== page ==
Research reveals zero proof probiotics can ease your anxiety

June 20, 2018

LAWRENCE -- If you're expecting probiotics to reduce your anxiety, it might be time to put down that yogurt spoon - or supplement bottle - and call a professional instead.

A new study from the University of Kansas appearing Wednesday in PLOS ONE reviewed available research conducted on animals and people, finding evidence that probiotics can reduce anxiety in rodents, but not in humans.

"I think people should wait -- that's the best takeaway here," said lead author Daniel J. Reis, a doctoral student of clinical psychology at KU. "We're in the early days of this research into probiotics. I've seen a lot of stories hyping probiotics as helpful for anxiety. We're not saying they do nothing, but we have a lot to figure out before we know if they can be used therapeutically. I wouldn't recommend using probiotics to treat anxiety at this stage."

Reis and his KU colleagues Stephen S. Ilardi and Stephanie E.W. Punt reviewed data from 22 preclinical studies involving 743 animals and 14 clinical studies of 1,527 individuals, finding "Probiotics did not significantly reduce symptoms of anxiety in humans and did not differentially affect clinical and healthy human samples."

However, the researchers said their findings shouldn't close the door on probiotics -- the microorganisms in yogurts and other products that take up residence in our guts -- as a potentially useful therapy for anxiety and other cognitive issues in the future.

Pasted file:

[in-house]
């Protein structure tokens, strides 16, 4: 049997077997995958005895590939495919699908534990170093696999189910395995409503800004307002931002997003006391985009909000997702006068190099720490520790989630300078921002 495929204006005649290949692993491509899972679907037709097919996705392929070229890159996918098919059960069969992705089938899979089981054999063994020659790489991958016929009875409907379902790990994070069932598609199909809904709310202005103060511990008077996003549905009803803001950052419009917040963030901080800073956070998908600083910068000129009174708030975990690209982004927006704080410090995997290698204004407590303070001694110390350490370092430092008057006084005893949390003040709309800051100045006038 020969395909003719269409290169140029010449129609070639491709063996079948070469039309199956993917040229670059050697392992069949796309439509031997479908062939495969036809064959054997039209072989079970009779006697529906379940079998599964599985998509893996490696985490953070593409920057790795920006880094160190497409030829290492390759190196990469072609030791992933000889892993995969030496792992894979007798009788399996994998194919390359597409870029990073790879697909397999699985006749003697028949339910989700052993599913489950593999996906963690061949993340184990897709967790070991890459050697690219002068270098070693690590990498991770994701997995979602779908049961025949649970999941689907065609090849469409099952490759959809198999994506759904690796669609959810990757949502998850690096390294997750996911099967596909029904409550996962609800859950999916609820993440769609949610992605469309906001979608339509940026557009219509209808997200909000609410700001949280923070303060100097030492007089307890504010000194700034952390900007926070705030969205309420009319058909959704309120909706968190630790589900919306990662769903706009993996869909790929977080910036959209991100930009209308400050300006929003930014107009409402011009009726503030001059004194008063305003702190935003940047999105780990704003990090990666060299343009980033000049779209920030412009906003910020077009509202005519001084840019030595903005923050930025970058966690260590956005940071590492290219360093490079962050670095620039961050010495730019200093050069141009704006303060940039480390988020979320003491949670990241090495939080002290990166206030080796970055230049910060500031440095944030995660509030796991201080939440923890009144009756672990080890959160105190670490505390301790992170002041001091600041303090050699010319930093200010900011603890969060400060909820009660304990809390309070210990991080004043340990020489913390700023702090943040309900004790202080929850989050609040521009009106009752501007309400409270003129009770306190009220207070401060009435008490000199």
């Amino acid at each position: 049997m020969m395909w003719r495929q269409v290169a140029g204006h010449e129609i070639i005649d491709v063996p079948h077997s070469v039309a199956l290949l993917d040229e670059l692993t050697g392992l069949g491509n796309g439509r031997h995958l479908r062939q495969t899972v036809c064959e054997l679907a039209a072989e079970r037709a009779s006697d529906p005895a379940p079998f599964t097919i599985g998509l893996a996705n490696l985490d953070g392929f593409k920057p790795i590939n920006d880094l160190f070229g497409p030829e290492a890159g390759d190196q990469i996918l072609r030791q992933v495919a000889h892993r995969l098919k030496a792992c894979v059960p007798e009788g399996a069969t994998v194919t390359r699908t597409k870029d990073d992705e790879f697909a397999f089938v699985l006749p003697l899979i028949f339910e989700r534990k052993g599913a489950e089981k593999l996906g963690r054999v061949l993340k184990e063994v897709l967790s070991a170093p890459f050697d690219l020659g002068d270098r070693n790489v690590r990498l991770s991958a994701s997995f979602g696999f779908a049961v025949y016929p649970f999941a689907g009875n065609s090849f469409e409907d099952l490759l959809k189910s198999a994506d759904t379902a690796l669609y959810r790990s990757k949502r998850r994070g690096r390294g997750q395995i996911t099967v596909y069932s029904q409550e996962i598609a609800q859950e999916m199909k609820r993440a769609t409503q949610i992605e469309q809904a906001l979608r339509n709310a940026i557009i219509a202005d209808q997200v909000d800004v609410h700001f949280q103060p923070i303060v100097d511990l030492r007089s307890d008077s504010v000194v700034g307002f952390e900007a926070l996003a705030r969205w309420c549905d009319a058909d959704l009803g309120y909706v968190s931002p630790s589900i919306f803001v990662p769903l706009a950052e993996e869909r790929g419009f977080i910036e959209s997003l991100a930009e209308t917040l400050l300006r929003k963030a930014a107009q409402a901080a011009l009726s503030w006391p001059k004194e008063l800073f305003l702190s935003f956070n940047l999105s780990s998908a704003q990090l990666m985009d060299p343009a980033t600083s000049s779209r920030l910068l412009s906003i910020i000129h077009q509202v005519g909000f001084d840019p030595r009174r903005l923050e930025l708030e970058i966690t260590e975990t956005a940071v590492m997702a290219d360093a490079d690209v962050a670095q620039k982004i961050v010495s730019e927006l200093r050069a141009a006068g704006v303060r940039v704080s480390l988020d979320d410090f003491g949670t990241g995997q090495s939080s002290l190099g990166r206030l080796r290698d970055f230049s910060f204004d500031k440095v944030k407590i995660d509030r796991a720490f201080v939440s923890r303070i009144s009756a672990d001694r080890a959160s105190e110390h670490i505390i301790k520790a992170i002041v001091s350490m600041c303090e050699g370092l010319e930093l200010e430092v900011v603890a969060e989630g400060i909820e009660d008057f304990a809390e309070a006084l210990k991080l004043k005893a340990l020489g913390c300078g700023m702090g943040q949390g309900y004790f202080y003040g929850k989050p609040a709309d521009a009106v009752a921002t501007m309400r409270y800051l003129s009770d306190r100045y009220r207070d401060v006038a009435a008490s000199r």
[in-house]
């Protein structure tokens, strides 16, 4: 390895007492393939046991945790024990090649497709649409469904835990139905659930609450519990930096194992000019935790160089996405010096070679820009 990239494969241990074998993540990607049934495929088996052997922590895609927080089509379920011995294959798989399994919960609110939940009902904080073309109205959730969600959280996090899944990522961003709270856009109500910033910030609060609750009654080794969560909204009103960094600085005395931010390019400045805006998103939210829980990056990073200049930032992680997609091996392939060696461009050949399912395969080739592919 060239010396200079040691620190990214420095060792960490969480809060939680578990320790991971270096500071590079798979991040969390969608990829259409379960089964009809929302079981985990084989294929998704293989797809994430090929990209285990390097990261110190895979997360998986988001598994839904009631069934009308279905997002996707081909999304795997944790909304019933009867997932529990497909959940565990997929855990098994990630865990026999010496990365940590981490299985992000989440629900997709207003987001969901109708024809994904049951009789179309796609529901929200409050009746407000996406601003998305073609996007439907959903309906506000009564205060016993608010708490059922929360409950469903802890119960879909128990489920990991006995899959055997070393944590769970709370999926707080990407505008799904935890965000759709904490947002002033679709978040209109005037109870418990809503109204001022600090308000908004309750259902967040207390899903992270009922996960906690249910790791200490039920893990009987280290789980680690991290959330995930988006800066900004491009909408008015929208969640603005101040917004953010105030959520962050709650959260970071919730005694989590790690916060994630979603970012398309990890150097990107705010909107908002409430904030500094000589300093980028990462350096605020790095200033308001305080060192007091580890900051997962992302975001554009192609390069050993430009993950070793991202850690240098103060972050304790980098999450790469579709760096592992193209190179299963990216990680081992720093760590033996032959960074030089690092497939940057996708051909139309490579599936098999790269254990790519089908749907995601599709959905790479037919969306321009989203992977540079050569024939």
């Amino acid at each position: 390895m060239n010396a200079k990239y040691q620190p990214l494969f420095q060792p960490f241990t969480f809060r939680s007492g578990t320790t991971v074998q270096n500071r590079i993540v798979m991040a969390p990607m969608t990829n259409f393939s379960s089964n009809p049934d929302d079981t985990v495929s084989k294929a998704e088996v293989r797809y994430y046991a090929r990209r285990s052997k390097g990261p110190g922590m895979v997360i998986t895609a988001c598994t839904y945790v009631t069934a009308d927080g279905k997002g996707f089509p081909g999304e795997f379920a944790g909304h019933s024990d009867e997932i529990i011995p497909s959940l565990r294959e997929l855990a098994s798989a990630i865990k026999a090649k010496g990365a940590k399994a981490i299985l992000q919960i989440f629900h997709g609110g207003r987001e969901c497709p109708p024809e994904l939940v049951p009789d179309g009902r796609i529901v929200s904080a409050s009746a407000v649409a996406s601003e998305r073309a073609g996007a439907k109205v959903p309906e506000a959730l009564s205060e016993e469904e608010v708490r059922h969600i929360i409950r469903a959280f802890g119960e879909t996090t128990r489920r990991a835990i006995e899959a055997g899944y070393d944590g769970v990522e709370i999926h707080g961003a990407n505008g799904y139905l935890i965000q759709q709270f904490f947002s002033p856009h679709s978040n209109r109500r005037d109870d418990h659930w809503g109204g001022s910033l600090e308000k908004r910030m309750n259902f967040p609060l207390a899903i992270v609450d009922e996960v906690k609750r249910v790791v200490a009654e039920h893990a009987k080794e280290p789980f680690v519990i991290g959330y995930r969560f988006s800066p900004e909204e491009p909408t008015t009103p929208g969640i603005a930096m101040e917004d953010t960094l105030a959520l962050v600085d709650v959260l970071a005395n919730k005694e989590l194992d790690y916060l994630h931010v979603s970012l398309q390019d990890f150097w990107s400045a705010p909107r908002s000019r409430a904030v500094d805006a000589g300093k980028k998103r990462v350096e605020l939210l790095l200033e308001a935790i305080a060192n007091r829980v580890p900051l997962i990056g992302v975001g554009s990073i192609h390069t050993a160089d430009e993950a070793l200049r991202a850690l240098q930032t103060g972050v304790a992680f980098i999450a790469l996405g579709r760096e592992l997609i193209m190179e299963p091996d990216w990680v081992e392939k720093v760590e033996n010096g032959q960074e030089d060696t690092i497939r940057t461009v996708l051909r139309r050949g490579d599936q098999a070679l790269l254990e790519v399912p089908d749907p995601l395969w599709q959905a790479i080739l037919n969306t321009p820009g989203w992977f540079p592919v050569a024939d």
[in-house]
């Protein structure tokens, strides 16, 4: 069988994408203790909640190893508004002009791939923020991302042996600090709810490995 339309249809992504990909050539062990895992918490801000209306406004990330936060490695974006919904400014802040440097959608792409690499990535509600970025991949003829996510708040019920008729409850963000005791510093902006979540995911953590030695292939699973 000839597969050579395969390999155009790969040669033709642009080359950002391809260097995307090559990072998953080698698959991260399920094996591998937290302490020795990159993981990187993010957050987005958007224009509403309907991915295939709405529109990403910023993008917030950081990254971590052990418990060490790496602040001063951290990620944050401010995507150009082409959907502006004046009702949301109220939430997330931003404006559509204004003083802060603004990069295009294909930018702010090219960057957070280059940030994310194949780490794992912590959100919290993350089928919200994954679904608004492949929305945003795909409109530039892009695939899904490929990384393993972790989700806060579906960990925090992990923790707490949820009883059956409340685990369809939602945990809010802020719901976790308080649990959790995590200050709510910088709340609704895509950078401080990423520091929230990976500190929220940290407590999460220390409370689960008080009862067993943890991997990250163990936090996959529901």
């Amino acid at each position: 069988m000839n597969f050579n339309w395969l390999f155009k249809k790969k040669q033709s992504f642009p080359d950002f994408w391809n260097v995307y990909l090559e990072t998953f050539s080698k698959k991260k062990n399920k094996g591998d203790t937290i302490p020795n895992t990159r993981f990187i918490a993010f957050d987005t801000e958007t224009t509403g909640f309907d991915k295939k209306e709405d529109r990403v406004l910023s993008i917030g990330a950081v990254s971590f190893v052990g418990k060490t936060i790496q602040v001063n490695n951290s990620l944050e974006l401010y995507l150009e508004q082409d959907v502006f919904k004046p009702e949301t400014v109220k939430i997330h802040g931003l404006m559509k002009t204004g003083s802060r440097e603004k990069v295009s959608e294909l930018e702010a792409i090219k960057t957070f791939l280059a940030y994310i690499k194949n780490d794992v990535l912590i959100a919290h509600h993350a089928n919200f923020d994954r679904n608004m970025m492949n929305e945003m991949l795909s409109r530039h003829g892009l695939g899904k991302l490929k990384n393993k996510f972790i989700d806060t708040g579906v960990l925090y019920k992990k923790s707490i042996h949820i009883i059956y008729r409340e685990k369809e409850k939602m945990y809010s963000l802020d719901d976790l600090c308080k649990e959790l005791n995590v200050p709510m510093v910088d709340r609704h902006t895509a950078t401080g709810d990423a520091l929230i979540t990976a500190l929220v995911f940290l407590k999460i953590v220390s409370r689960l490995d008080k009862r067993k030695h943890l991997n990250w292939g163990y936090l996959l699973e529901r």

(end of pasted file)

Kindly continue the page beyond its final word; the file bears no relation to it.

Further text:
"We see a lot of pathways between our digestive systems and our brains," Reis said. "We see nervous system connections, the inflammation response -- these microorganisms seem to be able to influence the human brain through this gut-brain axis. We wanted to know if changes to the microbiota could improve mental health. But in terms of research, it's all at a very preliminary stage."

For example, Reis said rodents showing reduced anxiety after ingesting probiotics took a lot more probiotics than people in clinical studies, which could explain the difference in results.

"If you control for the weights of animals versus humans, animals are getting much larger doses of probiotics in these experiments by one or two orders of magnitude. Sometimes the doses were hundreds of times higher than we see in human studies," he said. "That's something else we think is worth looking at."

Co-author Ilardi also noted "there are thousands of different microbial species residing in the body, and they undoubtedly exert different effects on the brain. We even saw tantalizing hints in the rodent studies that some microbes may be particularly helpful in lowering anxiety, and we suggested that these probiotic strains might be particularly promising to study in future human trials."

Also, the KU researchers pointed out that humans in the existing studies weren't suffering from especially high levels of anxiety.